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"Fast Bikes", April 1, 2013

Travel & Tracks

A fiver for the first person to send us a picture riding their own bike on these roads!


I like the ‘roads’ piece in FB this month and remembered this place.

I was on holiday last year in a place I had never previously heard of – La Gomera, in the Canary Islands. Half the EU road-building budget must have been spent there! The surface was amazing, there’s no traffic and the scenery is stunning.

DD, email

Roads like that need exploring, but we’ve had a look into this – and it’s tough to get to. If you want to ride your own bike on the island, then you’ll need to get a ferry from Huelva in Southern Spain to Tenerife, and then get another ferry from Tenerife to La Gomera. You’re looking at the best part of four days just to get there! Alternatively, if you’re ever on holiday in Tenerife, there are a few places where you can hire half decent bikes. Get yourself one of these for a few days and then jump on the hour long ferry to La Gomera to enjoy every last centimetre of these roads.


A-Force Says: Snetterton has undergone huge surgery over recent years, but one corner that’s remained relatively unchanged is Riches – the super-fast first turn at Norfolk’s finest circuit.

The entry is a fairly simple task: get as far over to the left of the circuit as possible and, dependant on what bike you’re on, choose a braking marker from the yardage signing on the grass. If it’s a litre bike, start at the 200 board and gradually work your way forward – the cornfield isn’t a good place to crash, just ask Simon Andrews.

The line was previously dictated by the Tarmac’s overbanding, but since the resurface, your line should be far more natural. The quickest way through Riches is to turn-in relatively early and hit the first apex, drift out to the centre of the track (don’t be afraid of running it wide), and hit the second apex.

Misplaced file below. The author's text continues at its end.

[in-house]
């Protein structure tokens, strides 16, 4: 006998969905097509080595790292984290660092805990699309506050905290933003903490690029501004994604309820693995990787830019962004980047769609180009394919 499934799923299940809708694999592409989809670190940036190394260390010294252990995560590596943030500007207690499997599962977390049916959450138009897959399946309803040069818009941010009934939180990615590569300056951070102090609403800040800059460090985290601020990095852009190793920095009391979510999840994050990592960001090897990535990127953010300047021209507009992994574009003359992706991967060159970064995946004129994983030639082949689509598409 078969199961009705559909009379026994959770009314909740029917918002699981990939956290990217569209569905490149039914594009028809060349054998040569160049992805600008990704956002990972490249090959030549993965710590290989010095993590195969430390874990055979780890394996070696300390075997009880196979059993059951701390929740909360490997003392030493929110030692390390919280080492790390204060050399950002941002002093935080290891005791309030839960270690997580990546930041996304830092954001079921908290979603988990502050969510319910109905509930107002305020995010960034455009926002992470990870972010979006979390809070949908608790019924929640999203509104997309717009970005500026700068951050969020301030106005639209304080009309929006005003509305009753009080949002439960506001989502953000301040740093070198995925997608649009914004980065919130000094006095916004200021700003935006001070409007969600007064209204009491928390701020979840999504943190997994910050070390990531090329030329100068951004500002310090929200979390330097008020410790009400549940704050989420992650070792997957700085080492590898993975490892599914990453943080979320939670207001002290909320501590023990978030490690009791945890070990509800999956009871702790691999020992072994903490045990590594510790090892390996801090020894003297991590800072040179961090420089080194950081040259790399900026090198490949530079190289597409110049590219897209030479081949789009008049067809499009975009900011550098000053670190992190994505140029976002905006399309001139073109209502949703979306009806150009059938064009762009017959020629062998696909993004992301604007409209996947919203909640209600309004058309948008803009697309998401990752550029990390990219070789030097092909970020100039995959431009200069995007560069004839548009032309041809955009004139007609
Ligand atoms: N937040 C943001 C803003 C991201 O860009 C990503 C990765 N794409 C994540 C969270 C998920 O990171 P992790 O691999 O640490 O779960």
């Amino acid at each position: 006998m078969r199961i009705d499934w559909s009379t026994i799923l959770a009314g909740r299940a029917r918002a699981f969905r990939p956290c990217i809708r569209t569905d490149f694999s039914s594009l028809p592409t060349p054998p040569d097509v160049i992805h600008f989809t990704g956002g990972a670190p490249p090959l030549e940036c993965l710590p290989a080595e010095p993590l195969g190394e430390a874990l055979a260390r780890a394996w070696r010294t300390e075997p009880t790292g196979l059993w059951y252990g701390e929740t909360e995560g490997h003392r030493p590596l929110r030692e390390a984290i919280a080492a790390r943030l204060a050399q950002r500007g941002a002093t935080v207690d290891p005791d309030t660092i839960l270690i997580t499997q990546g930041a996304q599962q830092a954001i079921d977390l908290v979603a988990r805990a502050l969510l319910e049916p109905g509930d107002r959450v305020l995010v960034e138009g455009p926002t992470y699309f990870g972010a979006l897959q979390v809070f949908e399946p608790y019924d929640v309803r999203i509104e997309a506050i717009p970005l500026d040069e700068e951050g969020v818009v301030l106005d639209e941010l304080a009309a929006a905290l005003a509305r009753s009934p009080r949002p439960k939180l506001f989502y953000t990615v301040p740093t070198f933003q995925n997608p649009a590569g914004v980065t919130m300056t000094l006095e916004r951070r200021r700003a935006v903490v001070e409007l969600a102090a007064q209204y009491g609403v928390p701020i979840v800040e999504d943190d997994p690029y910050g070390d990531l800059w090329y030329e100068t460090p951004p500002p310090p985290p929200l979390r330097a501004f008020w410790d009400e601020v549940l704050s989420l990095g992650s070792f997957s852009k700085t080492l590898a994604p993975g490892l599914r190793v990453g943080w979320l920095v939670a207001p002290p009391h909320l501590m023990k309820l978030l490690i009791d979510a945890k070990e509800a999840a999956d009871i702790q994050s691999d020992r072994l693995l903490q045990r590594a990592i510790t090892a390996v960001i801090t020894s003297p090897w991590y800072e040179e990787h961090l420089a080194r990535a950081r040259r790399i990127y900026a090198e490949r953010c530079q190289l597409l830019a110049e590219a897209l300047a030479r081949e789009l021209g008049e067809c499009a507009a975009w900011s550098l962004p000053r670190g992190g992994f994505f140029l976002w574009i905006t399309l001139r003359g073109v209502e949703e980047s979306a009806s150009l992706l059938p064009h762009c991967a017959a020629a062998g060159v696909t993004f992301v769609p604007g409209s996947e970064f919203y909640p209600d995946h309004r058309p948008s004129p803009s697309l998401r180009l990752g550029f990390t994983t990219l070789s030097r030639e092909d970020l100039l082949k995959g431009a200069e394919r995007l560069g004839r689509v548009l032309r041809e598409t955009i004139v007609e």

The exit of Riches is a tricky one, in that you can’t see the kerbing until very late. Build your speed up and rolling out to the exit will come instinctively.


If you think of Alicante, you probably think of sun, sand and septuagenarians. But behind the beach lies some fantastic hills, and when you get hills you get great roads. Add to that the typical Spanish weather, that can see 70-degree days in December, and you’ve got a near perfect location for riding – and riding hard – just like we did on the Kawasaki Z750R launch a few years ago. After an all day gutbuster from the beach, if you head north west from Alicante itself turn off as soon as you see signs for the CV775. You’ll soon pick up the CV-782, then the N-340, before looping the loop with the CV-785 and CV-770. Blimey, that’s more CV’s that Alan Sugar has to deal with. The roads are fantastic, not too busy, well out of the way of most prying eyes, and in general the Tarmac is decent quality. It’s about 1,100 miles from Calais, so it’s a good two days down there – or a very hard one – but at least you’ve got a huge choice of hotels and hostelries once you get there.





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